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Hundreds of musicians sign letter pledging to boycott Israel over Palestinian lands occupation

In this file picture, Israeli forces arrest a Palestinian man in the occupied West Bank. (Photo by Anadolu news agency)

Hundreds of international musicians have signed on to an open letter that calls upon other artists to boycott performances in Israel until the Tel Aviv regime puts an end to its occupation of Palestinian territories, which have been under Israeli military control since 1967.

Members of American rock band Rage Against the Machine, Julian Casablancas – the lead singer and primary songwriter of rock band The Strokes, members of Cypress Hill, Patti Smith and Serj Tankian are some of the musicians who have pledged their support to the boycott call.

The campaign has been organized under the banner “Musicians for Palestine” and has obtained 600 signatures so far. 

"As musicians, we cannot be silent. Today it is essential that we stand with Palestine. We are calling on our peers to publicly assert their solidarity with the Palestinian people. Complicity with Israeli war crimes is found in silence, and today silence is not an option,” the letter reads."

“Today, we speak together and demand justice, dignity and the right to self-determination for the Palestinian people and all who are fighting colonial dispossession and violence across the planet,” it continues.

The open letter urges fellow artists to refuse “to perform at Israel's complicit cultural institutions, and by standing firm in your support of the Palestinian people and their human right to sovereignty and freedom.” 

“We believe this is crucial to one day live in a world without segregation and apartheid,” it points out.

Cultural and academic boycotts are tenets of the international anti-Israel movement of Boycott, Divestment, and Sanctions (BDS).

The BDS movement, which is modeled after the anti-apartheid movement in South Africa, was initiated in 2005 by over 170 Palestinian organizations that were pushing for “various forms of boycott against Israel until it meets its obligations under international law.”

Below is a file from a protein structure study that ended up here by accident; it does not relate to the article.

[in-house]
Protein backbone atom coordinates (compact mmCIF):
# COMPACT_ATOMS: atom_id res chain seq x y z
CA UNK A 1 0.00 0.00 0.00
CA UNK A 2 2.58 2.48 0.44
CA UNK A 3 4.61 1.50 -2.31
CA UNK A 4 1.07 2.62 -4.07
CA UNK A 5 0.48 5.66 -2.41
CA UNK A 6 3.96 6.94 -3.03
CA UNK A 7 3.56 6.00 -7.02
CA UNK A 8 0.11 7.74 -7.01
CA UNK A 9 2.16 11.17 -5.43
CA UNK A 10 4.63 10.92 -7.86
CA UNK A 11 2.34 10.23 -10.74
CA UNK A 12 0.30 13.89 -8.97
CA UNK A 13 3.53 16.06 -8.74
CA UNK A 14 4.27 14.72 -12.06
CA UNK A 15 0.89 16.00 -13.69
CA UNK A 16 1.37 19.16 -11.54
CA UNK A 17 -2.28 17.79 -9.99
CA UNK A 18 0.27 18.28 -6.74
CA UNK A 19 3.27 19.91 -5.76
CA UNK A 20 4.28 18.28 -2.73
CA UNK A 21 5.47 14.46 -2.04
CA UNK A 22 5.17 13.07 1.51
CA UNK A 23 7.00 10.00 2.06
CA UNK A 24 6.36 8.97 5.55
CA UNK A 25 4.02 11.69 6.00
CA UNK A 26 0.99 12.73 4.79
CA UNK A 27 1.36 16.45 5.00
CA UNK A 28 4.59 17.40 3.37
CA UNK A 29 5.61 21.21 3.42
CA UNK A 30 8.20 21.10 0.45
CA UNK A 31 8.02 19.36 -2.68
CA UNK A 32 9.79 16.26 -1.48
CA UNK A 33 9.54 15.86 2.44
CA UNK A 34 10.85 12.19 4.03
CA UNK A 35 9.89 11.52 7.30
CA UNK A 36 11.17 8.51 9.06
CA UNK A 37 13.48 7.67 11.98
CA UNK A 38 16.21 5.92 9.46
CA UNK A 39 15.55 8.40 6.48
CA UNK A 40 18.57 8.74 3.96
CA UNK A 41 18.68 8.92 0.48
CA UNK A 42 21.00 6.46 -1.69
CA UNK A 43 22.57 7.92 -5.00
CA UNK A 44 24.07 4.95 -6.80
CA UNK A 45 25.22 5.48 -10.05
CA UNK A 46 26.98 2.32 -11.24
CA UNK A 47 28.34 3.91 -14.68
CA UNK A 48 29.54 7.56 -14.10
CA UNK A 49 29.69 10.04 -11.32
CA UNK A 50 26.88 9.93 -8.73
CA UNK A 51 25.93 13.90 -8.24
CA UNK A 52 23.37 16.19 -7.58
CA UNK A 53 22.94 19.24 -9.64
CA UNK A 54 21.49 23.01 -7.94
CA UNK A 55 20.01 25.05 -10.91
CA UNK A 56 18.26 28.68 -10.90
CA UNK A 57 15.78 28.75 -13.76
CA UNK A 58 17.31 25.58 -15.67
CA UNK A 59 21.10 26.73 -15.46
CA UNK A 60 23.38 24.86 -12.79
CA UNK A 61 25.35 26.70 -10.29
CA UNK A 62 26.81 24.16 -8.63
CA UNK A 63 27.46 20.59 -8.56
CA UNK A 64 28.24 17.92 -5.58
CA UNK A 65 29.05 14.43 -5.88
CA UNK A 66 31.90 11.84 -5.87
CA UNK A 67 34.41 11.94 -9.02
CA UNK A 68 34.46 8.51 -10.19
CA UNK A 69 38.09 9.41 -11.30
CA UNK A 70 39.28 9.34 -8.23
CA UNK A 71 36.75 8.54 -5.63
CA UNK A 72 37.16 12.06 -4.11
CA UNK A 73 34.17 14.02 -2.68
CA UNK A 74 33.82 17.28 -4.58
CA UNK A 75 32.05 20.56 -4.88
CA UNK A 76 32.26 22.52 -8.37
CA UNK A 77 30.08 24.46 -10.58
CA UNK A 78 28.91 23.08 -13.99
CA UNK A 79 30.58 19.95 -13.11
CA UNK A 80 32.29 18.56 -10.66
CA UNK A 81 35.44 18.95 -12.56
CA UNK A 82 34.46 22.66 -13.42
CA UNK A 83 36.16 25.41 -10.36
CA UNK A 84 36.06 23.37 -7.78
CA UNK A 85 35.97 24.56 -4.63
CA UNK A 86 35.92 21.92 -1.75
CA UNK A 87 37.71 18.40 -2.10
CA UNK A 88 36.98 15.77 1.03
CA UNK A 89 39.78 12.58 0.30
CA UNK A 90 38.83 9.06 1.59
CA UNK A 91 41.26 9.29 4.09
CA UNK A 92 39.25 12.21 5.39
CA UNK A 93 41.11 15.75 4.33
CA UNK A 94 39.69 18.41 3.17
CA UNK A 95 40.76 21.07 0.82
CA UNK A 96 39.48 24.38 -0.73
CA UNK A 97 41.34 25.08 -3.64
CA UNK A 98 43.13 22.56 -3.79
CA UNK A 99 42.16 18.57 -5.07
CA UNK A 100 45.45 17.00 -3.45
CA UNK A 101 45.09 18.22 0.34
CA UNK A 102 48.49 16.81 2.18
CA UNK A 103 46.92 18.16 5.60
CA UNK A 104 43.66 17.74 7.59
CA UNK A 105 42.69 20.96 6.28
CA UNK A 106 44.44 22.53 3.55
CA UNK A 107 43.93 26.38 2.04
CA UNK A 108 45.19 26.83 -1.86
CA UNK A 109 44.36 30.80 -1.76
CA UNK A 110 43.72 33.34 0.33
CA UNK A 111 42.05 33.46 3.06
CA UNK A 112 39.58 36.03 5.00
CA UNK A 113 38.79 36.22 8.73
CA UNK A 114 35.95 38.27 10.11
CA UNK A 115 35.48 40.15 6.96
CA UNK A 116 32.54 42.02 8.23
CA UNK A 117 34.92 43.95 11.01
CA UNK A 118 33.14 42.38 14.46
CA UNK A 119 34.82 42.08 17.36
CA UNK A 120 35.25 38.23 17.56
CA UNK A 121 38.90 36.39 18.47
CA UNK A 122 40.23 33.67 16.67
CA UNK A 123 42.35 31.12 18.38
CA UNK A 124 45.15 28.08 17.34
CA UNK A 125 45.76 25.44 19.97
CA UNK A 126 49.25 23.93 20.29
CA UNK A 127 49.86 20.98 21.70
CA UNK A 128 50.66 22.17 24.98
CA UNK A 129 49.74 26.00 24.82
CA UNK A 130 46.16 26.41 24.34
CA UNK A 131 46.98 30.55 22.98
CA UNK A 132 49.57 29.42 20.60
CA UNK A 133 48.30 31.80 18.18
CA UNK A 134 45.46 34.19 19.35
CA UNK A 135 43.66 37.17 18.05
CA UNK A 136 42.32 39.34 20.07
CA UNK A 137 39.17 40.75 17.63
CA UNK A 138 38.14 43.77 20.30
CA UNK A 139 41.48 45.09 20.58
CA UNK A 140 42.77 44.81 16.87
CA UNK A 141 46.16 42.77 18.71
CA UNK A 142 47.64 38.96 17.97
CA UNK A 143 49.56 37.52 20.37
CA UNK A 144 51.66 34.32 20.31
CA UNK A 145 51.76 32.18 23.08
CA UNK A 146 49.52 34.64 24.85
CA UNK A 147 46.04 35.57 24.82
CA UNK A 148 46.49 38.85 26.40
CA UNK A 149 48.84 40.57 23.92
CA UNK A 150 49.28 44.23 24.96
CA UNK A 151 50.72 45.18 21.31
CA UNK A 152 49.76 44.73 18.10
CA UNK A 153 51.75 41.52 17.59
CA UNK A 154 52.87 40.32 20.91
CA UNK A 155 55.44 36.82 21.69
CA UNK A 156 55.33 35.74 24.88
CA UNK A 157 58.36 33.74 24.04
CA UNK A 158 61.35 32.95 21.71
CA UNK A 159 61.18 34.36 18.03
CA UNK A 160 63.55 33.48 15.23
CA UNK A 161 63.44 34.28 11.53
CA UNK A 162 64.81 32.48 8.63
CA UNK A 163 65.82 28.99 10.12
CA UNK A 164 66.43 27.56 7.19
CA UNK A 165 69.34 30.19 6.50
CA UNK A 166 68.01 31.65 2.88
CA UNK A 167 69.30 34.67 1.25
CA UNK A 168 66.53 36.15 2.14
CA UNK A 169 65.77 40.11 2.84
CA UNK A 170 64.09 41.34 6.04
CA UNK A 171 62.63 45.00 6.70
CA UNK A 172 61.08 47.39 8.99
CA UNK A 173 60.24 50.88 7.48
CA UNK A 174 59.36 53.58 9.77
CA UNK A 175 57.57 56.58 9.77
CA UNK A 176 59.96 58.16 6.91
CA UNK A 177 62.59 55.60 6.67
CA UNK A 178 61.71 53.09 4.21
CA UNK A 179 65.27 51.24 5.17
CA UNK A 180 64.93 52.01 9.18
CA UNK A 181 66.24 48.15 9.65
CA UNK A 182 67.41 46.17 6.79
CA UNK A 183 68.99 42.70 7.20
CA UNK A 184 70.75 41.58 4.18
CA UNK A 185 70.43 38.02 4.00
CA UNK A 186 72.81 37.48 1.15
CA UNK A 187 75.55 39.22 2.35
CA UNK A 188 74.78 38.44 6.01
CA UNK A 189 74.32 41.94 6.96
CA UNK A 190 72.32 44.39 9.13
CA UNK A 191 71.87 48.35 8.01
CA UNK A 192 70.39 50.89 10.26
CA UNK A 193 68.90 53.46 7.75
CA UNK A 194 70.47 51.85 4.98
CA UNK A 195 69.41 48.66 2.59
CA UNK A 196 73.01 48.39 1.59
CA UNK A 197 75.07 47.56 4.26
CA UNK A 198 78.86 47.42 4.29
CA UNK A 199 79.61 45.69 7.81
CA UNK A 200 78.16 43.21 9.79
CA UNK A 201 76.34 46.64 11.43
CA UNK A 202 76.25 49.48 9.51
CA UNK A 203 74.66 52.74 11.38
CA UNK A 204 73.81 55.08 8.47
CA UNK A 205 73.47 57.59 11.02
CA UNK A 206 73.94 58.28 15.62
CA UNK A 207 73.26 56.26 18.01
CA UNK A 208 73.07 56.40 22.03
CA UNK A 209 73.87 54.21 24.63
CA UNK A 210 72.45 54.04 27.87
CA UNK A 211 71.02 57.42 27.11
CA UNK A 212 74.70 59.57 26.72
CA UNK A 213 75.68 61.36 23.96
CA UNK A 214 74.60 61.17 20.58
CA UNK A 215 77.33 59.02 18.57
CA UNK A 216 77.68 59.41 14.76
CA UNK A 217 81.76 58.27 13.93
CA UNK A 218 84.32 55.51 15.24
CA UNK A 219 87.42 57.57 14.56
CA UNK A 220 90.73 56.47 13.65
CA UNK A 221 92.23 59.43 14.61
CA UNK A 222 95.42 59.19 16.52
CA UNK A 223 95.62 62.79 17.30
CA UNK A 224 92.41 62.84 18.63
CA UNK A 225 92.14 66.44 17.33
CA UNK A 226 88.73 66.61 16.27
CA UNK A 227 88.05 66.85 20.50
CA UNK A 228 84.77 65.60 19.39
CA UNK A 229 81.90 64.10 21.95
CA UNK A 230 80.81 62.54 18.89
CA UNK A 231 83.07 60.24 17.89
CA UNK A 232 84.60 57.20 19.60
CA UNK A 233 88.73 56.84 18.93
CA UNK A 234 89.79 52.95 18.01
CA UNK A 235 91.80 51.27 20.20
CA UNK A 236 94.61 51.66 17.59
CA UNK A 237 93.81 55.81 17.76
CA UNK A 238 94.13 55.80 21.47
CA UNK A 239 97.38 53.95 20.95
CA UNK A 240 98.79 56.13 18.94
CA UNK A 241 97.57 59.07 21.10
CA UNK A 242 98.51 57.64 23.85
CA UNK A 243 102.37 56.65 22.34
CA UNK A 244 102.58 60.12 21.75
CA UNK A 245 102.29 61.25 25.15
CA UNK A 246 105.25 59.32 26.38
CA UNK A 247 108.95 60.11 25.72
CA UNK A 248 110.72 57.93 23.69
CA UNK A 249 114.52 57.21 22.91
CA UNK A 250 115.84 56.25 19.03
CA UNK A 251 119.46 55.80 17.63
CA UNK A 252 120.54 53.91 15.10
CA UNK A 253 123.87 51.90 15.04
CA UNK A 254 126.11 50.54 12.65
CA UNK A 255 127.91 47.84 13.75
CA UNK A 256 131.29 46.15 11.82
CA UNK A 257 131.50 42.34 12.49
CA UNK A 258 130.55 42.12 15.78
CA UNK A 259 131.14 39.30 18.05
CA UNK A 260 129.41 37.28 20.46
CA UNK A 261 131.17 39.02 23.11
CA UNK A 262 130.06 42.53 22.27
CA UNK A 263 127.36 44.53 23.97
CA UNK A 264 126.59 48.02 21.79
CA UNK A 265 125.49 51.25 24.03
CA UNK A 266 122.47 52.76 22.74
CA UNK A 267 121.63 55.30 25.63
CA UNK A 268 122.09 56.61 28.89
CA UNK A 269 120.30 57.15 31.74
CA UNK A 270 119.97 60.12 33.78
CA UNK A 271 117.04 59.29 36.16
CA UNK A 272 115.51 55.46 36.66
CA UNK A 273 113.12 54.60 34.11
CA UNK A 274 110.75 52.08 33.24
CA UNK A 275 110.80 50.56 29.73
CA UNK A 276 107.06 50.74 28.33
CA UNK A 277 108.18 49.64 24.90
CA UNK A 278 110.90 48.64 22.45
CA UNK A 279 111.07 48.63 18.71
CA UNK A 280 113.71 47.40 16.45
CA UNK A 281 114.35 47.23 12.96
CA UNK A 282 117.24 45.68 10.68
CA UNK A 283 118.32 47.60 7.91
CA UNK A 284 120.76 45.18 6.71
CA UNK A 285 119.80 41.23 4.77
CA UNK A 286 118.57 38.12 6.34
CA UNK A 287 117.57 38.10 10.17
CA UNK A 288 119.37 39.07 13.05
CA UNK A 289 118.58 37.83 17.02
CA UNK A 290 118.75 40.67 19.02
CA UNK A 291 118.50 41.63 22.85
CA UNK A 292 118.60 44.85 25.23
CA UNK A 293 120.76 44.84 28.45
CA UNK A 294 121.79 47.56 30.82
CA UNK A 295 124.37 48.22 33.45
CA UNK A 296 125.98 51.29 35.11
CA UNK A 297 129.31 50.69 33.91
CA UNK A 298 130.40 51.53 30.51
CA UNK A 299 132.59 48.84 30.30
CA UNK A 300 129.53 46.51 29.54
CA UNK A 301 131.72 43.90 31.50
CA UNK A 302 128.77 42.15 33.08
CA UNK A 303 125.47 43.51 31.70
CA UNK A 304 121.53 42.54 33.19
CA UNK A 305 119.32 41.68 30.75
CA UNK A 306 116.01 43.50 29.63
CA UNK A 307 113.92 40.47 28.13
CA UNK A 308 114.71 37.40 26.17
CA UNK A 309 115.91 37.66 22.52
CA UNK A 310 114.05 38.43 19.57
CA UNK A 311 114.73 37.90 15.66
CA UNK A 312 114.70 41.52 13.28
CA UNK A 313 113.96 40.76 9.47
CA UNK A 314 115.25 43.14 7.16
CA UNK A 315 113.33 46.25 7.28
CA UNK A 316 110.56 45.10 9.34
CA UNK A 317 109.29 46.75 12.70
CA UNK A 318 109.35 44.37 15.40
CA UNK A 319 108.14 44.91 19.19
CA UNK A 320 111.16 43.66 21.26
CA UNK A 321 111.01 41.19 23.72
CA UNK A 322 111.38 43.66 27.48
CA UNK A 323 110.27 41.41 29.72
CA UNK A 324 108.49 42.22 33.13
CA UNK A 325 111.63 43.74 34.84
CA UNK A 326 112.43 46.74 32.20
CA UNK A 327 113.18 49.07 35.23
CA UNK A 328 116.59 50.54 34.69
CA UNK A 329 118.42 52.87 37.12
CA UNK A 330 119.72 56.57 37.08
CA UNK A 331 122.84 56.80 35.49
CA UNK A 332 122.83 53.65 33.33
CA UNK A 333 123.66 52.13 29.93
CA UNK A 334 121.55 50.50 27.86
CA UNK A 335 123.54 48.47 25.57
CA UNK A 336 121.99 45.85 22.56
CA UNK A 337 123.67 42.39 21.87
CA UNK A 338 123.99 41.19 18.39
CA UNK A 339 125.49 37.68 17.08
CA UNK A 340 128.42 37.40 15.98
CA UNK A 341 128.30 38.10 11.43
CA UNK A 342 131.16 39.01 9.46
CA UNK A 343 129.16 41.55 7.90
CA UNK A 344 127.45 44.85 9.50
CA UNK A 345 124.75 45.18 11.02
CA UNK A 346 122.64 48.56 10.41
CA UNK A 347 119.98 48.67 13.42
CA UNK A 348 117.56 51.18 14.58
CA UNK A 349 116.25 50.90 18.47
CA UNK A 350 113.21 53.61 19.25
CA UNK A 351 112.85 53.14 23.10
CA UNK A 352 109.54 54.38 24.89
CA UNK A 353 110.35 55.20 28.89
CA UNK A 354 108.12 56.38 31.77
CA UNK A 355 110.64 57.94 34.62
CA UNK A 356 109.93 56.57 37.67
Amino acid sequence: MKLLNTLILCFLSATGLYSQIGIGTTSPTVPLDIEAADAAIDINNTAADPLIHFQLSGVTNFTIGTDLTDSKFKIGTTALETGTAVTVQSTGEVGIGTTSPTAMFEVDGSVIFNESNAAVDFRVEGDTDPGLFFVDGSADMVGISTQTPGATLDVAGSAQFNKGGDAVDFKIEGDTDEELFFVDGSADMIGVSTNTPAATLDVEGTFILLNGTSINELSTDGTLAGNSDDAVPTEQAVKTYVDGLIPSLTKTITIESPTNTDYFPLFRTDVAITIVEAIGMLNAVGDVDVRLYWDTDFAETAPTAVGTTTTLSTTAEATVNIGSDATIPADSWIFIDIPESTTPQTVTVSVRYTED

Thousands of volunteers worldwide have since then joined the BDS movement, which calls for people and groups across the world to cut economic, cultural, and academic ties to Tel Aviv, to help promote the Palestinian cause.

Israel occupied East Jerusalem al-Quds, the West Bank, and the Gaza Strip – the territories the Palestinians want for their future state – in 1967. Currently, about 700,000 Israelis live in over 230 illegal settlements built in the West Bank and East Jerusalem al-Quds.

Hundreds of employees from Amazon, Google and Apple have also called on the giant technology companies to support Palestinian rights and sever ties with Israel's military and intelligence agencies. 

Earlier this week, a group of more than a thousand Canadian artists put out an open statement and asked the Ottawa government to impose military and economic sanctions on Israel and “to end its complicity in the oppression of Palestinians". 

Rehab Nazzal, one of the organizers of the statement and a long-time pro-Palestine activist, said Palestine has received unprecedented support in Canada in recent weeks.

“I haven't seen such support before,” Nazzal said, adding that more were still joining the movement.